he best stretches of water for the flyfisher are at the end of the Papuni Station farm road. The track to the Waitangi Falls starts from here and it pays to walk up an hour or so before starting fishing. There is some excellent water upstream from where the track leaves the river. At times you will have to get ‘down & dirty’ and fish with heavy gear to reach the fish lying at the bottom of the pool that may be twenty feet deep.
At other times, the fish will be out in the riffles and a medium-size beadhead nymph, fished down the riffles, will usually find a few feeding fish. Even in April there may be an evening rise and you can often score a big fish on a dry fly. It is only one of various techniques you will need to fish this river as the variety of the water and the size of the trout make this river unique in New Zealand. Add to that the beauty of your surroundings and you have found trout fishing heaven.
Further down the road, past the small township of Wairoa, can be found the lower reaches of the mighty Mohaka River. This river is perhaps the most consistently productive river in all of the North Island. It is a long river, rising in the Kaweka Mountains and flowing more than 80 miles through a mixture of bush and farmland to meet the sea at Mohaka, about 20 miles south of Wairoa. The numbers of trout vary greatly throughout the river as Mohaka trout tend to be very mobile. If you strike the area where they have taken up residence, you can expect to hook maybe five trout on a good day and they will average around 3 lb.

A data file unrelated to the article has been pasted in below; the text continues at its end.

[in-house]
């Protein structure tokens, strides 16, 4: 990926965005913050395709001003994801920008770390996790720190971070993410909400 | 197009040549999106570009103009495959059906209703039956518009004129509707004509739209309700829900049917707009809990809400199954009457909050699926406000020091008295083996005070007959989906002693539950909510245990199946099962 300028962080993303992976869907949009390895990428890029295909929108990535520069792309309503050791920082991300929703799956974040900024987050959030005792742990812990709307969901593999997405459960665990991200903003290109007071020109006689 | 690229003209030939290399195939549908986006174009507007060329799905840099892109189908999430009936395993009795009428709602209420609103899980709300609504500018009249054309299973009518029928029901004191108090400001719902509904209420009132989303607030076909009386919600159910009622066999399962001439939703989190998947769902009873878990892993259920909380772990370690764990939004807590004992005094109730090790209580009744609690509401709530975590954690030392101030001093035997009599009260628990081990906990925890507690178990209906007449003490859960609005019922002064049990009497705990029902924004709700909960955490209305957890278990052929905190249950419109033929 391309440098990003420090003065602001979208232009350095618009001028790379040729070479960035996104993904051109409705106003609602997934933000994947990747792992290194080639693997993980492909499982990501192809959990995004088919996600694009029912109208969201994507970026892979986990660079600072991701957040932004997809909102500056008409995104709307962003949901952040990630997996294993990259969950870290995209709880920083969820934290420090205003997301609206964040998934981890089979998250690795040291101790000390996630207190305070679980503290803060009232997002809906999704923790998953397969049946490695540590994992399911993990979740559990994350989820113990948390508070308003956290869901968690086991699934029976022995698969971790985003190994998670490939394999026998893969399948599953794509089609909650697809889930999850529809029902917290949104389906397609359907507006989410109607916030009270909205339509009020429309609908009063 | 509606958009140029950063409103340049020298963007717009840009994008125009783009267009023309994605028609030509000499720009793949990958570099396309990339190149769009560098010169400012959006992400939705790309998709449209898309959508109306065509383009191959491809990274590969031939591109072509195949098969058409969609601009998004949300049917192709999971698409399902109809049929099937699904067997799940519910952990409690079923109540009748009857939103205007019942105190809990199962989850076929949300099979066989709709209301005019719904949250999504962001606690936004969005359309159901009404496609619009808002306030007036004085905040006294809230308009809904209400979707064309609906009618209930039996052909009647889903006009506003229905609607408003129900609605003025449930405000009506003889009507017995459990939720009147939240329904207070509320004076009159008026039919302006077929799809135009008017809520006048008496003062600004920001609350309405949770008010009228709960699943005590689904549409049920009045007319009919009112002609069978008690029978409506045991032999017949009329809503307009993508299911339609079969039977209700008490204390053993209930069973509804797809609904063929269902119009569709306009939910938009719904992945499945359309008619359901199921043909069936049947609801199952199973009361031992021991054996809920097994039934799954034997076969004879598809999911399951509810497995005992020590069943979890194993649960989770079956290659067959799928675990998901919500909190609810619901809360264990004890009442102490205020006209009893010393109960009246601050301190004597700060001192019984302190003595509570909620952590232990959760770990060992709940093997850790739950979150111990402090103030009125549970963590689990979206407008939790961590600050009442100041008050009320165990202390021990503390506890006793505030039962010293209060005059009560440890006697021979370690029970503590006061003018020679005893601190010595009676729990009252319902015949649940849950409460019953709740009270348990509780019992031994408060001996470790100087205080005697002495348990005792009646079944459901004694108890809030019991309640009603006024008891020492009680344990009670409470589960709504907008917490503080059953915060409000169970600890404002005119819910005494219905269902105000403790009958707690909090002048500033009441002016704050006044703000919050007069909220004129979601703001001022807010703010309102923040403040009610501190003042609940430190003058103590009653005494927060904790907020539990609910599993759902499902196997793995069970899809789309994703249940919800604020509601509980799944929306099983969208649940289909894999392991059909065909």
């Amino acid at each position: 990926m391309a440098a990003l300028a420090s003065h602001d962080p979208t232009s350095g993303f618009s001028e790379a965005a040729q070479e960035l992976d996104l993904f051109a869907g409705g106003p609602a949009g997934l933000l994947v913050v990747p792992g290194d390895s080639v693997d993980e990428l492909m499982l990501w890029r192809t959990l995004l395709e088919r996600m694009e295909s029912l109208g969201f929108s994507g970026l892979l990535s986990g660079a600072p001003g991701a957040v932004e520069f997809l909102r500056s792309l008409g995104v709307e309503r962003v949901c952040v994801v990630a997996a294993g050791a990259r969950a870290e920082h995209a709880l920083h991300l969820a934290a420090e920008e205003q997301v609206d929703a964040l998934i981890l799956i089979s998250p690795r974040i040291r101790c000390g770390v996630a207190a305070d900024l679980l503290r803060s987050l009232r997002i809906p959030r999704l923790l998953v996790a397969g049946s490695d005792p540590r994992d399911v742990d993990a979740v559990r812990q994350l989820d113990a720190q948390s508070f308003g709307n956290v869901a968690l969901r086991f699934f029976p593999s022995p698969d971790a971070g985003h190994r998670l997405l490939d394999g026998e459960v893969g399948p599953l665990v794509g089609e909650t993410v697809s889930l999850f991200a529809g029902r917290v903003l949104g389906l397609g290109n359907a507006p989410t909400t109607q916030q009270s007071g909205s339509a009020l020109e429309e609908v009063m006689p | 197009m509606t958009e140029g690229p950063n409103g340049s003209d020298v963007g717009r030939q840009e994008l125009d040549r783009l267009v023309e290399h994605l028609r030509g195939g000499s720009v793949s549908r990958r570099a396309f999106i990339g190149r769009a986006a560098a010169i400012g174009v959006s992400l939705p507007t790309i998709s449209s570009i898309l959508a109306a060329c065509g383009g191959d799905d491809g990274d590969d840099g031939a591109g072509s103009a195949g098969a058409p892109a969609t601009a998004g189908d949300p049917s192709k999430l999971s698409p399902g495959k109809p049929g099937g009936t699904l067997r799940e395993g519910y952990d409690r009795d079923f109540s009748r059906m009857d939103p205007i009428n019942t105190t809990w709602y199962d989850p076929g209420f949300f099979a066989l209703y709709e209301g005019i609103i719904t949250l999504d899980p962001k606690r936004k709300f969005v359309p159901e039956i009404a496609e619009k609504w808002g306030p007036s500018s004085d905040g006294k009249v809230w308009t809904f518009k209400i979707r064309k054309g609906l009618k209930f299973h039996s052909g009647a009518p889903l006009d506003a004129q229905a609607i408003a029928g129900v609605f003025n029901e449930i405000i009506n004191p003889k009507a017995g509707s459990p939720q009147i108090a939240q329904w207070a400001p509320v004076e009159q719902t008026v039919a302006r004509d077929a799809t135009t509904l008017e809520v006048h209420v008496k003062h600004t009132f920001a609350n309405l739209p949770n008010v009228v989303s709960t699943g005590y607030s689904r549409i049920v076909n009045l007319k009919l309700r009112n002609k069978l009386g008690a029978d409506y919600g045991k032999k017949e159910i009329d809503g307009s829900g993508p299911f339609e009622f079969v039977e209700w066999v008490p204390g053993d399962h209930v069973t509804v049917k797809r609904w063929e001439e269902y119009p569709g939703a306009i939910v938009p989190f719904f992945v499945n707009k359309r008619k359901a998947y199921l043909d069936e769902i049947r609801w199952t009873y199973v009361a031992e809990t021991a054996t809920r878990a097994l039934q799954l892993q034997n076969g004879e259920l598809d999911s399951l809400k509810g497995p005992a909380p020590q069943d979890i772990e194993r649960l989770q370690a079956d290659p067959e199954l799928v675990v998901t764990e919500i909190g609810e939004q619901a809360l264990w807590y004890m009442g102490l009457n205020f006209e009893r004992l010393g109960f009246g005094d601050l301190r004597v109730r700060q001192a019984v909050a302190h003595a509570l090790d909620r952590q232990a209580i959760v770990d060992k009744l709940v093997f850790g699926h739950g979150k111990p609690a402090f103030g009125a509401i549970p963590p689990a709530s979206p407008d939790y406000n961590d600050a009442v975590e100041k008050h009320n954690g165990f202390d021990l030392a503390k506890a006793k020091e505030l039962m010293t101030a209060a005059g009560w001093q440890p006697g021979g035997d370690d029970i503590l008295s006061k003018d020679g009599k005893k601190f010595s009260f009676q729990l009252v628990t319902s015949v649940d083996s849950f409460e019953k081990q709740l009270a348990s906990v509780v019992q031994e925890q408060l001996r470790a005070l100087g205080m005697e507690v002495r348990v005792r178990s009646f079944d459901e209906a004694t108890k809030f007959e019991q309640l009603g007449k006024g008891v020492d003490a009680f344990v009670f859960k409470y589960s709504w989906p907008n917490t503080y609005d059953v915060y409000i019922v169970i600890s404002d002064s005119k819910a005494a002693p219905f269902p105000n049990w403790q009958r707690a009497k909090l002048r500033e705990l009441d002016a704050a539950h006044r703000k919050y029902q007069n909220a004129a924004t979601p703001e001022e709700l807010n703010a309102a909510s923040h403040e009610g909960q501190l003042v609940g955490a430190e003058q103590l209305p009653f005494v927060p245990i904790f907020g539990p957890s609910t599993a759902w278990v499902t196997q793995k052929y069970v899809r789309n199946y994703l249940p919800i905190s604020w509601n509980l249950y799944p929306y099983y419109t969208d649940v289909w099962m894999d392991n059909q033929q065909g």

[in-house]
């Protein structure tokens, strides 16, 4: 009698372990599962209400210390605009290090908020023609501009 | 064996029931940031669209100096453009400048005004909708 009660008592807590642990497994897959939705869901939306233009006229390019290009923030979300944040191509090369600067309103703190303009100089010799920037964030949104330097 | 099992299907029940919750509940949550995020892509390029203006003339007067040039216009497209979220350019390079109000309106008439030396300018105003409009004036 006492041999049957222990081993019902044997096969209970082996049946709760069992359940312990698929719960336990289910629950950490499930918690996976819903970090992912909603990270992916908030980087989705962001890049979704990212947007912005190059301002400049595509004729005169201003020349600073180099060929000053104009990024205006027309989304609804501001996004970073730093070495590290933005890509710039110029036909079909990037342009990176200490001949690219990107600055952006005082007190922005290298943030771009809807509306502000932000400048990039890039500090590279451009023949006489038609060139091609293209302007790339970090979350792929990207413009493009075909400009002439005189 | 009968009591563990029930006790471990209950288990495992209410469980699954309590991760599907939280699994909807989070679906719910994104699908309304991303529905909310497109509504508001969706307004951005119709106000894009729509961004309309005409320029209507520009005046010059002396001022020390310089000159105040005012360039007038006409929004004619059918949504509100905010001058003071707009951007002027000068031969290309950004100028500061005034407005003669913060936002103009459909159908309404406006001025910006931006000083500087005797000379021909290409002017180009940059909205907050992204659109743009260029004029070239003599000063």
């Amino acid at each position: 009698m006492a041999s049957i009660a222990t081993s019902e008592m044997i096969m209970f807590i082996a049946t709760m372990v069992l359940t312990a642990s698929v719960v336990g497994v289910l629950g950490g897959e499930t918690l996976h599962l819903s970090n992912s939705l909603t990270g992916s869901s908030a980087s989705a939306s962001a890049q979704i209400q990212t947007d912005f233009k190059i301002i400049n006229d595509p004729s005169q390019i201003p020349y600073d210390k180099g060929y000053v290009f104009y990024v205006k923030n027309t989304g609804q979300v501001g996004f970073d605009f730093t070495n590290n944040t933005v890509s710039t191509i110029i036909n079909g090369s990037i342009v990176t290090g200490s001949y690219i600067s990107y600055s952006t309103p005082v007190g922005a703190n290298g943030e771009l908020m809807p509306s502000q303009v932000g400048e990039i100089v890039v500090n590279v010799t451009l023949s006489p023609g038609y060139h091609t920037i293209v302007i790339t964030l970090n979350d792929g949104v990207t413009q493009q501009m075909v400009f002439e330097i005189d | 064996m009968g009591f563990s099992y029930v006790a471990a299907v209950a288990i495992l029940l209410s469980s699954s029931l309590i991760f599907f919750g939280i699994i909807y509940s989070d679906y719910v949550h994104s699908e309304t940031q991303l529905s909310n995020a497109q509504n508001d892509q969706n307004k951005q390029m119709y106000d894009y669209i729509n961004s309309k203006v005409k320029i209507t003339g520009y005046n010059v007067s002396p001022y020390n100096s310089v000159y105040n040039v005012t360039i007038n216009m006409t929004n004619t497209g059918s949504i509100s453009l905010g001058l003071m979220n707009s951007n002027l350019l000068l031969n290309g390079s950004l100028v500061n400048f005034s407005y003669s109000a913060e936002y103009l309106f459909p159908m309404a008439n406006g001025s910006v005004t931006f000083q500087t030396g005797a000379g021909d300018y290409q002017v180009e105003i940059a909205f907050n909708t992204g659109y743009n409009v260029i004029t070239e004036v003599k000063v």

There are some misconceptions about the Mohaka. The first view most anglers get of this well known Hawkes Bay river is the fleeting glance down from the lofty heights from one of the road bridges. The first impression is ‘BIG’ and it is. But down at the river level, it looks a lot different. You would miss out on a lot of fish, and a lot of fun, if you fished this river using only big river techniques. This is because the brown trout will be usually found along the edges, in the shallow water while the rainbows will normally be in the riffles and runs. Although the riffles can look rather fast, especially out in the middle of the wide river, the flow is not as fast as it looks. There are rocks in the middle of the riffles and the fish lie behind them and are sheltered from the strong current.
But sometimes the river must be fished very differently. Especially when you encounter a huge pool with heavy rapids at the head, leading to a section where the strong flow has carved out a very deep pool, with fast water on the far side. It will appear that you would be better off fishing the pool with a spinner rather than a fly. But often you will spot a good fish holding ten feet deep at the edge of the main flow. Then it is time to dig out the flybox and scrounge around for a heavy nymph. Find something like a size 10 Halfback Bugeye and tie on a size 12 Hare’n’Copper to the bend of the heavy nymph. Chuck in the whole rig with a prudent, open-loop cast. The heavy rig will plonk into the fast water just below the rapids and sink quickly. Then you have to decide whether to watch the indicator or the fly – such is the clarity of New Zealand rivers. If you watch the trout, you may see the it take the nymph while the indicator twelve feet above had not begun to move. Another lesson – when you can see the fish, don’t worry what the indicator is doing. By the time that moves, the fish may have spat out the fly.